Enjoy the convenience of drip coffee pouches and coffee capsules, but prefer artisanal to commercial brands?
A Singaporean couple has set up an online business called Hook Coffee to sell these coffee products. It also offers a coffee subscription service where speciality beans are delivered to customers at regular intervals.
The local start-up launched last week. Its subscription service delivers speciality coffee beans sourced from around the world to customers weekly or fortnightly.
The sustainably grown Arabica coffee beans, which are ground on demand, can be calibrated to work with five brewing methods: espresso machine, French press, Aeropress, drip and stove top. Customers can also buy whole beans.
Hook Coffee also sells drip coffee pouches. Sit one on the rim of a cup, tear open the pouch containing the coffee grounds and pour in hot water to make a cuppa.
By April, it will also produce coffee capsules that are compatible with Nespresso machines.
Hook Coffee (www.hookcoffee.com.sg) is the brainchild of Mr Ernest Ting, 24, and his girlfriend, Ms Faye Sit, 24.
Mr Ting says he got hooked on the vibrant coffee culture in London, where he studied for four years. While there, he learnt latte art and roasting and enrolled in cupping courses.
After graduating last June with a master's degree in finance and private equity from the London School of Economics, he started the business with Ms Sit, whom he met in Temasek Junior College. She graduated with a master's in environment and sustainable development from University College London.
Mr Ting's parents were sceptical, but last month, the couple secured a $50,000 ACE Startups Grant from Spring Singapore, which helps first-time entrepreneurs start their businesses.
He also had to persuade his parents to loan him $25,000 and set up his office in a former storeroom in a three-storey shophouse in Jalan Besar that houses Swee Choon Tim Sum Restaurant, which his family runs.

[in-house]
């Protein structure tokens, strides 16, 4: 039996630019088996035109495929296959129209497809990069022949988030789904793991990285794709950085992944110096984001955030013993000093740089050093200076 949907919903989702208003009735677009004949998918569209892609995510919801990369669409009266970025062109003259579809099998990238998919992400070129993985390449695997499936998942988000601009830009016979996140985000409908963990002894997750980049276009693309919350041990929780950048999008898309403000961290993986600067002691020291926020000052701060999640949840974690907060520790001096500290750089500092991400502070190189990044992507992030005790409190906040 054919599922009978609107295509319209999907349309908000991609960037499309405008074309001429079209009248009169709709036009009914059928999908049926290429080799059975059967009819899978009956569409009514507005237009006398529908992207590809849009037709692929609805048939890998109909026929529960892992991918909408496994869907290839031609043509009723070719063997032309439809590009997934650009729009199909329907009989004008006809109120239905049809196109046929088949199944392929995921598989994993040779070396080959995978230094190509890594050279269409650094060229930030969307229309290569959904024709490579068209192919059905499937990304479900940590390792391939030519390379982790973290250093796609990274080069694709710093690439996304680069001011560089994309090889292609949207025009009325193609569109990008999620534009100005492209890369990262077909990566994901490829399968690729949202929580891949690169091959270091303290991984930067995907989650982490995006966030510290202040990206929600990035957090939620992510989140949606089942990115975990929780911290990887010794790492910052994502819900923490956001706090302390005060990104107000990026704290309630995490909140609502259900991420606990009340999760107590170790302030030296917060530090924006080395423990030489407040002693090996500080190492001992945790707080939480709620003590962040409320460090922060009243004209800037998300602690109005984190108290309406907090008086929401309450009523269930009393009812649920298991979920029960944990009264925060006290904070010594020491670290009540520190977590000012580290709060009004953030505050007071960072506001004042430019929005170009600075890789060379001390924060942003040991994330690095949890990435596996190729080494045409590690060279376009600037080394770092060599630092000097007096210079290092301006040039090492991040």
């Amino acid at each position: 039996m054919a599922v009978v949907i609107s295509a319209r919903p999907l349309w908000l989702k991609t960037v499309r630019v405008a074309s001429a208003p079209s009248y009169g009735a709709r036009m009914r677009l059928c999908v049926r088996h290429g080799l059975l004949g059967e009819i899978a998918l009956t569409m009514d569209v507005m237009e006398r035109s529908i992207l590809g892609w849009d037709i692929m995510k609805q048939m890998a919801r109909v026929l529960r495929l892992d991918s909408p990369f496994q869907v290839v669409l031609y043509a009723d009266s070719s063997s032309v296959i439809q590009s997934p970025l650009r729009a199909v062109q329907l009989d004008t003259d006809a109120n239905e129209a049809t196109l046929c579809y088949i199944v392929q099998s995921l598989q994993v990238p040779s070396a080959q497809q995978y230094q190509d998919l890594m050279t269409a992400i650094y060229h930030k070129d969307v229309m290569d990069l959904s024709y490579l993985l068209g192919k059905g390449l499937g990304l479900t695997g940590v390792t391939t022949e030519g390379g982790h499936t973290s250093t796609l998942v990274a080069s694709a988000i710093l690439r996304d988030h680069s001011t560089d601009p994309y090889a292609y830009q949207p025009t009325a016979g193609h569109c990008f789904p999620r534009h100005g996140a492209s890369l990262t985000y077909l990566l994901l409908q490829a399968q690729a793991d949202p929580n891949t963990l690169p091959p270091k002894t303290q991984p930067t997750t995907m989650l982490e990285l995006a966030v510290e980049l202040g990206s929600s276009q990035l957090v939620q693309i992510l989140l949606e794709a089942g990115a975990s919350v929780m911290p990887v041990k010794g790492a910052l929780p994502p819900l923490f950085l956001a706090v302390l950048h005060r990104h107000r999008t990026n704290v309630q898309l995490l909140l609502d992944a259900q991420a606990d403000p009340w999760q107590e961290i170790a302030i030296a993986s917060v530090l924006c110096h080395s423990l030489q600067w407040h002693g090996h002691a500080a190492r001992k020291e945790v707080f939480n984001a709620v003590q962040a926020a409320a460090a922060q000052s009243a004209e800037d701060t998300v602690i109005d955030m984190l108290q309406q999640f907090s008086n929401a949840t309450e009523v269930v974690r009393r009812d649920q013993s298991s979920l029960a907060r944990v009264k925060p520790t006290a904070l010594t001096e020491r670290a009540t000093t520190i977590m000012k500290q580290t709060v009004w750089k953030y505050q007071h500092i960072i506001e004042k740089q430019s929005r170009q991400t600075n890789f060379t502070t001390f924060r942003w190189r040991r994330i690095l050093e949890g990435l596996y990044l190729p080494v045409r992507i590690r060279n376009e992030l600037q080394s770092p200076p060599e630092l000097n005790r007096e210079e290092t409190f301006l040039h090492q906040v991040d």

The couple work with a London- based speciality coffee importer to bring in coffee beans from countries such as Brazil, Colombia and India. The beans are roasted to their specifications by a local roaster and are delivered via snail mail within a week of roasting. A 250g bag of coffee that makes up to 15 cups of coffee costs $18.
Mr Ting says: "Instead of having to buy coffee beans from different cafes and roasters, we provide a convenient and cost-efficient way of enjoying a cup of coffee at home."
The drip coffee pouches, which cost $18 for a pack of 10, is one way to correct the misconception that good coffee can be brewed only by connoisseurs with coffee-brewing equipment, Ms Sit says.
Pricing for the capsules, which are in the development stage, have not been decided, but will be comparable to Nespresso's.
There are also plans to open a roasting facility by July.
The couple came up with the idea of starting Hook Coffee because they signed up for snack and coffee subscription services in London.
Miss Ting says: "It was a fun way of getting exposed to new products and we looked forward to receiving the 'surprise' boxes."
Besides Hook Coffee, Papa Palhelta also runs a coffee subscription programme. Subscribers receive 500g of coffee beans each month. Prices start at $114 for a three-month subscription.
Other perks include tasting previews of new coffee beans and limited-edition beans.
Mr Adryll Lim, 32, head of coffee sales at Papa Palhelta, says while these services are popular in the United States, they have not received much traction here. Its Must.Drink.Coffee subscription service started four years ago and only about 20 people have signed up.
He says: "There's no real incentive to pick up a subscription as Singapore is small enough to try new coffee from the cafes and roasters. We try to add value by organising subscriber-only events."
To make the service more attractive, there is no minimum period that customers need to commit to and they can suspend, cancel or change orders throughout their subscription period.
He adds: "Customers are not tied-down to a plan and can order the beans to suit their coffee preferences."
•Hook Coffee will have pop-up stores starting tomorrow. It will be at Icon @ International Business Park tomorrow and Tuesday, Galaxis Building in Fusionopolis from Wednesday to Friday and Honeywell Building in Changi Business Park on Jan 18 and 19. Opening hours for the pop-ups are from 11am to 3pm.
A version of this article appeared in the print edition of The Sunday Times on January 10, 2016, with the headline Get your artisanal caffeine fix home delivered. Subscribe